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Farmer John's farm consists of $N$ pastures ($2 \leq N \leq 10^5$) connected by $N-1$ roads, so that any pasture is reachable from any other pasture. That is, the farm is a tree. But after 28 years of dealing with the tricky algorithmic problems that inevitably arise from trees, FJ has decided that a farm in the shape of a tree is just too complex. He believes that algorithmic problems are simpler on paths.
Thus, his plan is to partition the set of roads into several paths, and delegate responsibility for each path to a worthy farm hand. To avoid contention, he wants each path to be the same length. He wonders for which lengths there exists such a partition.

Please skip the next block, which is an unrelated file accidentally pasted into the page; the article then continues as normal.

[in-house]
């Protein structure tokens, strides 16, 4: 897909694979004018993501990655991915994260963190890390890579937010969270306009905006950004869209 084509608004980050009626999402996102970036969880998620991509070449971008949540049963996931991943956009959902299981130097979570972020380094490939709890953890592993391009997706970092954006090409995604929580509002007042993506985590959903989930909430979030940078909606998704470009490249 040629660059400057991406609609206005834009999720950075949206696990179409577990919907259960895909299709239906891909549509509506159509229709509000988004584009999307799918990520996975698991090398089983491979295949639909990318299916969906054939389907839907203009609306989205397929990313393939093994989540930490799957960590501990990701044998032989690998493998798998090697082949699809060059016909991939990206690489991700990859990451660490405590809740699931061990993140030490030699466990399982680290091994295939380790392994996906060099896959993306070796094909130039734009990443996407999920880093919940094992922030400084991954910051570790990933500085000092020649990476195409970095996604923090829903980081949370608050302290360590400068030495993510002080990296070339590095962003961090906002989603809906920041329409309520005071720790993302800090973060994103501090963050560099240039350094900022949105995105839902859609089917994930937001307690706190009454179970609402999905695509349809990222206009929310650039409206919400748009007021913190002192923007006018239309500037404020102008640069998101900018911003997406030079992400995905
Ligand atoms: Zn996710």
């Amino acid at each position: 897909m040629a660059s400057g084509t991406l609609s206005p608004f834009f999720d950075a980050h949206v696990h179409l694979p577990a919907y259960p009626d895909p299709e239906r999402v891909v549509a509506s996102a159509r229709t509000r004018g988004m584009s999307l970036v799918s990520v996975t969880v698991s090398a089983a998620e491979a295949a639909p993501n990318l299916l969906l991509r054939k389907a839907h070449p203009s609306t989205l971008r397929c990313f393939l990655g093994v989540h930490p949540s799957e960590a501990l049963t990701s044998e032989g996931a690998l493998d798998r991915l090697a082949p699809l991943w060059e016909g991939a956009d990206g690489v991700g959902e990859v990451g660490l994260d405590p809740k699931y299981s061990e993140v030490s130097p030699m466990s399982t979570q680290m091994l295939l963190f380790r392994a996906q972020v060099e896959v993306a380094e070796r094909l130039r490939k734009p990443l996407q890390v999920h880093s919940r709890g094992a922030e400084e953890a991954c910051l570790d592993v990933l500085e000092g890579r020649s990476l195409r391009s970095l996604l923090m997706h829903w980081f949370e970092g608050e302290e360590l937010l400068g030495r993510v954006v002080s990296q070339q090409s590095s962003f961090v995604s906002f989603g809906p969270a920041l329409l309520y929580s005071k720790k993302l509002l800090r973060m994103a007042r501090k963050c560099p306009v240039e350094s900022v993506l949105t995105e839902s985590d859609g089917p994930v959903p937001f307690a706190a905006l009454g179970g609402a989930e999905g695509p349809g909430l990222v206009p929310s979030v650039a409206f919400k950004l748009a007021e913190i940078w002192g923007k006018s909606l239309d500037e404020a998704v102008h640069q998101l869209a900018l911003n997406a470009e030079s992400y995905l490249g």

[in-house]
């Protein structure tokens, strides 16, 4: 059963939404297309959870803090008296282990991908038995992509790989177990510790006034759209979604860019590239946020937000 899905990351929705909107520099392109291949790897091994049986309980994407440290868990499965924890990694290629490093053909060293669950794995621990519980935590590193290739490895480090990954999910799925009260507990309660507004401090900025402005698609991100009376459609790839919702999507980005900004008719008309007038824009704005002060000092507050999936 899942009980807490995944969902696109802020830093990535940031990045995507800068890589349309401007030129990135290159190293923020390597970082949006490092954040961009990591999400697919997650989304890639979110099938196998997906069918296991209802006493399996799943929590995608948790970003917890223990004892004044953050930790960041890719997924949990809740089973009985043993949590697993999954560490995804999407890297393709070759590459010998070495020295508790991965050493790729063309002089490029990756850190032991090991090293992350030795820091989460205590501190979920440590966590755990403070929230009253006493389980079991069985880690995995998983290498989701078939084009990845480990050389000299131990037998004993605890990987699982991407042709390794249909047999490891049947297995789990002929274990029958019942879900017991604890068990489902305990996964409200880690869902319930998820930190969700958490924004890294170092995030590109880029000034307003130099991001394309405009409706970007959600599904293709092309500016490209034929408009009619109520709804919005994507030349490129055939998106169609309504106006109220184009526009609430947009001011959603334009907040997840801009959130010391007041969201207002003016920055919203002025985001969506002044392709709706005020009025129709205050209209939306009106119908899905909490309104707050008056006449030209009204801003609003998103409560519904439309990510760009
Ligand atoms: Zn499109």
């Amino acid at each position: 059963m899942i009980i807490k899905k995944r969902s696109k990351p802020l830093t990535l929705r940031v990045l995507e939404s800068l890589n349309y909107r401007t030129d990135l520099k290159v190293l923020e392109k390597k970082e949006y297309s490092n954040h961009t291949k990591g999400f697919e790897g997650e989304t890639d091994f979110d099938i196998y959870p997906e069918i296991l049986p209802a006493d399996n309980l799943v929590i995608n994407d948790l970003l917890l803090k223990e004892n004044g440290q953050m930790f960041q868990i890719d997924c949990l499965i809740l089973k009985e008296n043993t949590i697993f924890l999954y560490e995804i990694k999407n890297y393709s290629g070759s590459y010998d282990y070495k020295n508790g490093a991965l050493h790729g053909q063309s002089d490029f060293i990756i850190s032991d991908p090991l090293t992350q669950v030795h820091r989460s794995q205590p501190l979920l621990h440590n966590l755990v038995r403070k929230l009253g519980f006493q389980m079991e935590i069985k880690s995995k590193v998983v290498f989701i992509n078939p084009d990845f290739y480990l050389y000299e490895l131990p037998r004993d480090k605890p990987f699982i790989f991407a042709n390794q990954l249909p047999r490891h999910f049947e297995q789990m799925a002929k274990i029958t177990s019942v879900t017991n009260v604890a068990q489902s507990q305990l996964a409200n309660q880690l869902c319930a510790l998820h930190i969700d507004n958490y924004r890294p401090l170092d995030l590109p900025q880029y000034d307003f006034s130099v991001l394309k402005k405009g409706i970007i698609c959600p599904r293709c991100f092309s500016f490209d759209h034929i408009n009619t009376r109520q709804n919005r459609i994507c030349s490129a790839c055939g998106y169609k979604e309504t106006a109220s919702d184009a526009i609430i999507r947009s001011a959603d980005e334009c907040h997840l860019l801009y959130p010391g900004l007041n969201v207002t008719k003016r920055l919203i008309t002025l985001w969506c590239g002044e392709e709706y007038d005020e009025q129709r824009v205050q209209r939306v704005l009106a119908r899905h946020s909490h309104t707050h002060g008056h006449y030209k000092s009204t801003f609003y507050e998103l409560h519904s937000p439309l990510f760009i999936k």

More precisely, for each $1 \leq K \leq N-1$, help Farmer John determine whether the roads can be partitioned into paths of length exactly $K$.
The first line contains a single integer $N$.
The next $N-1$ lines each contain two space-separated integers $a$ and $b$ describing an edge between vertices $a$ and $b$. Each of $a$ and $b$ is in the range $1 \ldots N$.
Output a bit string of length $N-1.$ For each $1\le K\le N-1,$ the $K$th bit of this string from the left should equal one if it is possible to partition the edges of the tree into paths of length exactly $K$ and $0$ otherwise.
13 1 2 2 3 2 4 4 5 2 6 6 7 6 8 8 9 9 10 8 11 11 12 12 13
It is possible to partition this tree into paths of length $K$ for $K=1,2,3.$ For $K=3$, a possible set of paths is as follows:
$$13-12-11-8, 10-9-8-6, 7-6-2-3, 5-4-2-1$$